More advanced classes, more professional learning available when small districts work together.
Like small school districts in rural areas across the United States, those in the Appalachia region of Ohio face particular challenges—teachers are harder to recruit and retain, professional learning opportunities are infrequent for the teachers who are there, and advanced classes are limited because there are too few students to justify offering them. Not surprisingly, perhaps, only 30 percent of those who graduate from this area of southeast Ohio go straight to college, less than half the national rate. The percentage of adults over the age of 25 with college degrees in the region is 12 percent, also less than half the national rate.
Believing that they could better address those issues if they worked together, 21 small school districts in the southeastern part of the State decided in the fall of 2009 to form the Ohio Appalachian Collaborative (OAC). The districts were small, with some having fewer than 500 students. Collectively, however, they had 34,000 students; only Columbus and Cleveland school districts had more.
The districts in the OAC have leveraged this partnership to attract more than $25 million in public and private grants from a variety of sources, including the State’s Race to the Top grant and Straight A Innovation Fund. That financial support made it possible to give teachers more opportunities for professional learning about formative instructional practices, the use of value-added data to adjust their instruction, college and career readiness planning, and change leadership. It also connected them with peers in other districts who they can learn from, and helped increase the number of advanced classes offered across the collaborative.
“The glue that brought the districts together was the goal of enhancing opportunities for kids in rural communities,” said Brad Mitchell, who facilitates the collaborative on behalf of Battelle for Kids, a Columbus, Ohio-based not-for-profit that works with school districts on instructional improvement through the use of data.
Those efforts are paying off: the graduation rate among the districts increased from 85 percent in 2010 to 92 percent in 2012, more students are earning college credits while still in high school, more students are taking the ACT college entrance examination, and college enrollment is up.
Mitchell said the idea for the collaborative came from Jim Mahoney, Battelle for Kid’s executive director, who grew up in the region and served as a school superintendent there. “He believed that most education policy was formulated around urban issues, and rural areas were different and needed a different voice and different solutions,” Mitchell said. “The way to increase their clout was through collaboration.”
Alea Barker, the curriculum director of the 1,150-student Crooksville Exempted School District east of Columbus, Ohio, agreed that joining the collaborative has amplified her district’s influence. “My voice as Crooksville is a peep, but our voice as the Ohio Appalachian Collaborative is loud and bold and people listen, and that is the difference,” Barker said.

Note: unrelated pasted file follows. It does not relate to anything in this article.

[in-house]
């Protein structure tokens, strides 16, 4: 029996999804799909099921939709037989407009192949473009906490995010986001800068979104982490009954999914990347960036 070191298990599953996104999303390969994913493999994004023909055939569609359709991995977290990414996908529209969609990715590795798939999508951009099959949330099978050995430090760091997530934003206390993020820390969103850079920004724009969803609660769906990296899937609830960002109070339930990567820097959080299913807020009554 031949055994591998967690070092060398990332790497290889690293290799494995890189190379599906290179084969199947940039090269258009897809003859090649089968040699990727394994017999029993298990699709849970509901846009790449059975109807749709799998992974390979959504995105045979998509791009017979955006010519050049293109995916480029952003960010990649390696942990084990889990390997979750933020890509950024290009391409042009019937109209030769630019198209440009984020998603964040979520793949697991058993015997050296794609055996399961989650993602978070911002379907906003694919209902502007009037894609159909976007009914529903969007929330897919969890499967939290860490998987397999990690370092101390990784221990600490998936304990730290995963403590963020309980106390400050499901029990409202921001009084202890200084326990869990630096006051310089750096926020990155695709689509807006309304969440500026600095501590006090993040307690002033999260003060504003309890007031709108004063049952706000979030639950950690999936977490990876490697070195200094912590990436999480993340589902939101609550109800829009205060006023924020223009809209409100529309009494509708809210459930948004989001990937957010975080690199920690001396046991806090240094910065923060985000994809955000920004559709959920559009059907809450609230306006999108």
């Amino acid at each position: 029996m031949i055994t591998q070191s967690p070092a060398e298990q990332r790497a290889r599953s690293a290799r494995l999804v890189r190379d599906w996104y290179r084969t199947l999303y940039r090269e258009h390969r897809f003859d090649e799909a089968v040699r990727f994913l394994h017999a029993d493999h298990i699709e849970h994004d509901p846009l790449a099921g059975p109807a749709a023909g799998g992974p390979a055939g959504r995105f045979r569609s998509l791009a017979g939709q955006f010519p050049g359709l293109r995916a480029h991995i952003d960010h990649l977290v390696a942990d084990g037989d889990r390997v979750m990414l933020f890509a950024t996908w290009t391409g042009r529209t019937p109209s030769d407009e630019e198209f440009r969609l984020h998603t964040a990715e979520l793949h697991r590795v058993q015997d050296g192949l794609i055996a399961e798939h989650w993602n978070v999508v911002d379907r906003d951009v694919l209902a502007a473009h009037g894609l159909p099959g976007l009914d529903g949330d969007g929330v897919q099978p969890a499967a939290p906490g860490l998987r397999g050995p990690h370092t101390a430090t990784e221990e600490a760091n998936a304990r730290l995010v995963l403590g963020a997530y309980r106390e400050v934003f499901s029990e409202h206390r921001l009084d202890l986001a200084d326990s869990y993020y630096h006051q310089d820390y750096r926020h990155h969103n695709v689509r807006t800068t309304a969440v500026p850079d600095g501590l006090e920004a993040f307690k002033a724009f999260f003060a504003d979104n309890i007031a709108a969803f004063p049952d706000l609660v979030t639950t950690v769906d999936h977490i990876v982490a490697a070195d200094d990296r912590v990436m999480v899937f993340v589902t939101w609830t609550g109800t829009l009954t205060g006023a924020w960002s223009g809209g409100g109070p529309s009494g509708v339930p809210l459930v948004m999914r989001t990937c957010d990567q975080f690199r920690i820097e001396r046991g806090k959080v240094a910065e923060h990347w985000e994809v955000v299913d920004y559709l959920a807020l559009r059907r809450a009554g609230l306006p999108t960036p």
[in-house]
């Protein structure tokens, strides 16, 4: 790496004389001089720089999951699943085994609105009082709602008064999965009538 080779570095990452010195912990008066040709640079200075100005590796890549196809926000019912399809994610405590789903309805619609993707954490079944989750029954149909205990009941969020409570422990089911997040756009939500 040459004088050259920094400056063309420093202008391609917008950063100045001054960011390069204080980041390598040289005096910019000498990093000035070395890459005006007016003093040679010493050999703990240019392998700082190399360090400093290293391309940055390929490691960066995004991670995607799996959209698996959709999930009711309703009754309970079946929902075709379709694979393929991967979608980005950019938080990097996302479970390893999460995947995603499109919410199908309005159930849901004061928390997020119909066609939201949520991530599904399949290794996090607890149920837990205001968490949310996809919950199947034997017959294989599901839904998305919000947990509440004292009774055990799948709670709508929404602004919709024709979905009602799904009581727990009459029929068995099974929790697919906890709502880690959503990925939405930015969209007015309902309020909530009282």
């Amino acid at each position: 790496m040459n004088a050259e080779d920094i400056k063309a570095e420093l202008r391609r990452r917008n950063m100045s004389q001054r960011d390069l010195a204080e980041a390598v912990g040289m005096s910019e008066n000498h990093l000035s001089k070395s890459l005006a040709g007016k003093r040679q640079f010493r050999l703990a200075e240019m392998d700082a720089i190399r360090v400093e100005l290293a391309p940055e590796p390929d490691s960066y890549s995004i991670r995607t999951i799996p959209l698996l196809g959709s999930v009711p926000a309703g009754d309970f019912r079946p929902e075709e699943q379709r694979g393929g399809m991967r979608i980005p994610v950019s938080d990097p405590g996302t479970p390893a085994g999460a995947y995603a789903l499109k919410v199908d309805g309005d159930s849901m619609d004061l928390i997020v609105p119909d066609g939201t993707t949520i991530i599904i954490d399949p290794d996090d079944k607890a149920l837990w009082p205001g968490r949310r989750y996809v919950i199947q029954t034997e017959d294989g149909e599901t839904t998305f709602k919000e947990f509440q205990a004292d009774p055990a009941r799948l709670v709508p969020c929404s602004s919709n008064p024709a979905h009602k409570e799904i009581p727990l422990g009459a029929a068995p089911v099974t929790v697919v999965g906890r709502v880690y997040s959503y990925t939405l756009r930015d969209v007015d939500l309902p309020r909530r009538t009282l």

Professional Learning Transformed
Mitchell said the transformation of professional learning in the OAC districts is one of its biggest accomplishments. Before the OAC, he said, many districts offered “random acts of professional development” not connected to clear goals for improving learning. Now, he said, “If you ask the districts what is the biggest thing that’s different they’ll say they have an intentional and purposeful professional development system that is shared across the OAC.”
Each district in the OAC designated a teacher or administrator as its “collaborative learning practitioner” (CLP) to coordinate professional learning offerings, which are helping teachers implement the State’s college- and career-readiness standards. Barker is the CLP for her district, and in that role she meets regularly with CLPs from other districts to share insights and expertise. She receives training from Battelle for Kids in areas such as teaching for college readiness and using data to inform instruction, coaches teachers and school leaders on how to manage change, and coordinates professional learning opportunities for Crooksville teachers.
She said she benefited personally from the Battelle training. “I’ve been curriculum director for 15 years, I have two master’s degrees, and I’ve been to a zillion conferences and workshops, but this, by far, has been the best professional experience I’ve ever had,” Barker said. “I’ve grown more, learned more, established relationships that will last a lifetime, and feel empowered because I know that if I don’t know the answer, someone in my collaborative is going to know it and I can depend on it.”
Reducing Teacher Isolation
Suellen Coleman, a high school special education teacher who was appointed as the CLP for the 650-student Wolf Creek Local School District, said she served as a “non-threatening resource” for teachers incorporating the State’s college- and career-ready standards into their instruction. She also helped teachers adapt to the State’s new approach to performance evaluations. Beginning in school year (SY) 2013–2014 these evaluations were partly based on students’ academic growth. She helped teachers learn to meet different students’ needs based on the outcomes from formative assessments.